This case study illustrates both the promise and peril of regional planning. Regional planning is needed to address the root causes of many conservation problems, particularly those related to the cumulative effects of industrial development. However, its inherent complexity makes it difficult to achieve substantive progress.

In this example, the political momentum attained in the late 1990s for addressing cumulative industrial impacts led to a paradigm shift in provincial land-use policy. The “open frontier” mentality that characterized earlier periods was replaced with an understanding that landscapes have finite capacity and that trade-offs among land uses have to be formally addressed. There was also a formal commitment to balance economic objectives with environmental and social objectives.

The effects this policy shift had on land management were varied. The most important achievement, from a conservation perspective, was the establishment of 13,600 km2 of new protected areas. These reserves were intended to offset the impacts of development in the adjacent oil sands region. In addition, frameworks for managing regional air quality and water-related concerns in the Athabasca River were developed and adopted.

Much less progress was made in managing cumulative effects on the working landscape. Despite high-level policy commitments and more than 20 years of effort, no limit on disturbances has ever been implemented. As a result, the overall industrial footprint in the Lower Athabasca Region has steadily increased, despite the progress made through voluntary integration efforts (ABMI 2020).

Several factors contributed to the failure of the cumulative effects initiative. First, the scope of planning was not adequately contained. Instead of focusing on the management of cumulative effects, which it was originally intended to do, the Lower Athabasca Regional Plan became a catch-all for everything from economic diversification to providing recreational opportunities. This resulted in overwhelming complexity, superficial planning, and the eventual deferment of core planning issues (including cumulative effects) to secondary planning processes.

The initiative also struggled against internal government divisions and resistance to change, particularly from the proponents of economic development. Moreover, the governance system needed for integration at the regional scale was lacking. The emergence of Stelmach and Morton as champions for integrated planning provided a political window of opportunity for making substantive progress. However, this window did not remain open long enough for the required structural changes to occur.

Political factors were also important. A pivotal development was a disinformation campaign by the opposition Wild Rose Party, which turned the Land-Use Framework into a liability for the government instead of an asset. This campaign convinced many rural Albertans—a core constituency of the ruling Conservatives—that the government’s real intent was to weaken their property rights. The recession of 2008 was another contributing factor, resulting in changing political priorities. Finally, the initiative lost its political champions when Morton changed ministerial portfolios in 2010, and Stelmach resigned as premier in 2011.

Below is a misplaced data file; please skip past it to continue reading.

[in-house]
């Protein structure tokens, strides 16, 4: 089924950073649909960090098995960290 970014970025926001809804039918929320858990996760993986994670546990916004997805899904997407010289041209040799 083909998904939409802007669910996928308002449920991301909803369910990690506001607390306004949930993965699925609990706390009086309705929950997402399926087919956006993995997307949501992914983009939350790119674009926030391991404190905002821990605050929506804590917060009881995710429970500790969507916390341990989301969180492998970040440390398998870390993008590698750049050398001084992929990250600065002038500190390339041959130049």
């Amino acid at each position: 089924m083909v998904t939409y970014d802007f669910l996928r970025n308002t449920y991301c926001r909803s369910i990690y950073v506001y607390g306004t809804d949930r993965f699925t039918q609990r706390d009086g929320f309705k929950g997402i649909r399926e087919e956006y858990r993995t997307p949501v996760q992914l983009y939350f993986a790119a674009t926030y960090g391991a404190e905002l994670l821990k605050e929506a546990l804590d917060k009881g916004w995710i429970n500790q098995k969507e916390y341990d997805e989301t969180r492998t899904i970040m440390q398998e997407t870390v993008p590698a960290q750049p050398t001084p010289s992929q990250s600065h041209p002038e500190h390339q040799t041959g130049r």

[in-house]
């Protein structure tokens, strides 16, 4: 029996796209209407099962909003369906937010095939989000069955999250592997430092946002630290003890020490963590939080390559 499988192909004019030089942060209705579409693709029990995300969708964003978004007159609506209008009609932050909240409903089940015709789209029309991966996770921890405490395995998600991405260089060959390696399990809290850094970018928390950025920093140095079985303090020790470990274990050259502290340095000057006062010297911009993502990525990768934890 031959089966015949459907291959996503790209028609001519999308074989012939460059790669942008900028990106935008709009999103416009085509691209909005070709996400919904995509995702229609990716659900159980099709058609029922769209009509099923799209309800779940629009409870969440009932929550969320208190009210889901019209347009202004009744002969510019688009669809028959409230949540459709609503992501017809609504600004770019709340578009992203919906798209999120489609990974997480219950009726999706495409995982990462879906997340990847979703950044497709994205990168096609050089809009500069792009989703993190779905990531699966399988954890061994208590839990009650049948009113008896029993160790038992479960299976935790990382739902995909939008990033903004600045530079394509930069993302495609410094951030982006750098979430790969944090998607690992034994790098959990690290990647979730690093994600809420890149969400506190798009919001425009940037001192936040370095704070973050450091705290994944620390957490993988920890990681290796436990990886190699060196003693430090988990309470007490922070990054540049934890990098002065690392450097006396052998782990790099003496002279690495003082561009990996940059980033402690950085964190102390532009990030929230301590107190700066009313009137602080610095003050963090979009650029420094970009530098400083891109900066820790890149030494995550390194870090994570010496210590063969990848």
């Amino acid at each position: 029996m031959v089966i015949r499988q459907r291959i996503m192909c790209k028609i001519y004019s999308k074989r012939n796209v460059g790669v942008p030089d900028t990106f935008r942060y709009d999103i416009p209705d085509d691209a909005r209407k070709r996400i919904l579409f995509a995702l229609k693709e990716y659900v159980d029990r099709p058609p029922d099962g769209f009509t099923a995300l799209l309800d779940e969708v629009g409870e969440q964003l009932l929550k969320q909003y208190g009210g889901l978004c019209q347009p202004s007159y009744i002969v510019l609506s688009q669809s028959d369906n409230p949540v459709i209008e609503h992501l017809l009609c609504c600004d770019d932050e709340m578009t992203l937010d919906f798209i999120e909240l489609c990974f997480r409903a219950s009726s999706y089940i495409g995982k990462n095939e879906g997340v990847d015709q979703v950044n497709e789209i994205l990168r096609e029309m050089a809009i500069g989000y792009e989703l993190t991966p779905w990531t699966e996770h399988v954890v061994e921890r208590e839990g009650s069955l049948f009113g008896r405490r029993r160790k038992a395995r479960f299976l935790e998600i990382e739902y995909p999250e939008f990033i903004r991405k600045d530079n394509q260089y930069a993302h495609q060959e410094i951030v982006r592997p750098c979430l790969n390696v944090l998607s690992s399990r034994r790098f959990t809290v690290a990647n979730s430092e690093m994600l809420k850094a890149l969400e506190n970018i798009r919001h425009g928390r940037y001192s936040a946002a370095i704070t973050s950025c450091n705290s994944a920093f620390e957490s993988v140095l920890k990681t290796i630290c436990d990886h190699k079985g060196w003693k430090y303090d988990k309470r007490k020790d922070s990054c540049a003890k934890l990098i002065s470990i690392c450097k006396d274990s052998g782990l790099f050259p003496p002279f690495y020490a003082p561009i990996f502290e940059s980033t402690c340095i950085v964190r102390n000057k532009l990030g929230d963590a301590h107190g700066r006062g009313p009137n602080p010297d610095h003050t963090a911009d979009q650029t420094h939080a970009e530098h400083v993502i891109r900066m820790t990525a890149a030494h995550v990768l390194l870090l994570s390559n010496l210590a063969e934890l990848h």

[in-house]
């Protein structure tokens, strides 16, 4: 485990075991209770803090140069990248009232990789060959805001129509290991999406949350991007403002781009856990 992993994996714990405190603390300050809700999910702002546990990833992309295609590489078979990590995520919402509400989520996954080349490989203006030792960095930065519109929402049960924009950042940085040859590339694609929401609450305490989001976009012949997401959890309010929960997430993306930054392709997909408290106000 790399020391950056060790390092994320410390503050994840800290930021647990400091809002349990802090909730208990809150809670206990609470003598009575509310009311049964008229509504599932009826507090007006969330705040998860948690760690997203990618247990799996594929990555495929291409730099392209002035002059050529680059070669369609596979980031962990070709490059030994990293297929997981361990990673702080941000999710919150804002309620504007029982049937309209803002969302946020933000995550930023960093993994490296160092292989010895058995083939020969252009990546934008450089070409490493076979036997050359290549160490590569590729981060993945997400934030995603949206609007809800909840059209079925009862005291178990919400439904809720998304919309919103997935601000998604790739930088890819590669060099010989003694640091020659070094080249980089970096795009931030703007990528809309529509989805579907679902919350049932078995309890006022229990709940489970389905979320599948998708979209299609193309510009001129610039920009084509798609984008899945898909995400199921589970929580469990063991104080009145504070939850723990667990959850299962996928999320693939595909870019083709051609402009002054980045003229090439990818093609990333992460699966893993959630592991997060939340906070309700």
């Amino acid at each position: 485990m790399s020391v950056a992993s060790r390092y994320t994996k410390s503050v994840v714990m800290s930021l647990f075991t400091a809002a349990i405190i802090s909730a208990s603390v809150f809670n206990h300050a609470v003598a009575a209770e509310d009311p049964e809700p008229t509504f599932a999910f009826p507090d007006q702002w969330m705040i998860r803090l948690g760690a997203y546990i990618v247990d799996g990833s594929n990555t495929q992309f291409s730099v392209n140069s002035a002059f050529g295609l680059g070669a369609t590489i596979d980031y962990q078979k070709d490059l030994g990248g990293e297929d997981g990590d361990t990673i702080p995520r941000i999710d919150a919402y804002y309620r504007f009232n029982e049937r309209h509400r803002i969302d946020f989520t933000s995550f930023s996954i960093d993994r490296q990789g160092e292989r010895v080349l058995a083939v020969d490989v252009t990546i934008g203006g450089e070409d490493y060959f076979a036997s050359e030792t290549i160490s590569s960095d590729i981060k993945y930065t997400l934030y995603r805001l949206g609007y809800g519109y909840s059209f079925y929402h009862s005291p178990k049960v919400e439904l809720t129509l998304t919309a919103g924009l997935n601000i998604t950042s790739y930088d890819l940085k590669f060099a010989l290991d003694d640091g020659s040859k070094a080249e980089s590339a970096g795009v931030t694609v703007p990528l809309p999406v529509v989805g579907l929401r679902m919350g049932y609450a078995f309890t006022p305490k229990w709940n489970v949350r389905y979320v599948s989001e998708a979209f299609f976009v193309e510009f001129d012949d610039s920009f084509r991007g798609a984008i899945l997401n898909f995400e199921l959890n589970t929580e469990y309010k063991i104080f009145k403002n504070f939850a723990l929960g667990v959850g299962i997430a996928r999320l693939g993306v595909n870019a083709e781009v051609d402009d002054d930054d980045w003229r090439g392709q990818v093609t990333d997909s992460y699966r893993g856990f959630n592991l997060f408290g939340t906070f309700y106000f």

In 2012, when planning efforts finally turned to the management of biodiversity and cumulative effects, political attention had shifted elsewhere. Without high-level direction and support, the biodiversity planning team was in no position to begin setting strict regional limits on disturbance or even to launch a stakeholder-based planning process to investigate the options. Instead, the team spent the next six years in planning limbo, trying to establish a direction and ultimately producing nothing more than a draft system of biodiversity indicators. The cumulative effects “can” was kicked further down the road.

In principle, the legislation underpinning the Land-Use Framework should have ensured that the planning process was completed as intended. However, as with much of the environmental legislation in Canada, the Alberta Land Stewardship Act is discretionary. It provides the legal basis to develop and enforce regional plans but contains no explicit requirements to do so (Bankes et al. 2014).

The Water Framework provides a useful contrast. A structured decision-making approach was used to identify objectives, explore trade-offs among management alternatives, and make a decision on withdrawal limits. Part of what made this possible was the decision to narrow the scope to a single river. Complexity could not have been similarly contained for land-based cumulative effects because industrial activities are widely dispersed. Nevertheless, there is nothing about land-based cumulative effects that makes them impossible to manage given sufficient focus and political will.

In summary, this case study illustrates the wide range of factors that can affect regional planning, making outcomes difficult to predict. The importance of the problem being addressed and the level of support and opposition for change are fundamental factors. Internal government champions can make a big difference, but they come and go and windows of opportunity open and close. Regional planning may also become politicized, as evidenced by the Wild Rose Party’s attack. Complexity is a major problem and can lead to delay and superficial planning. Finally, institutional barriers to integration pose a significant challenge. As a general rule, the greater the level of complexity or desired change, the higher the level of support and political momentum required.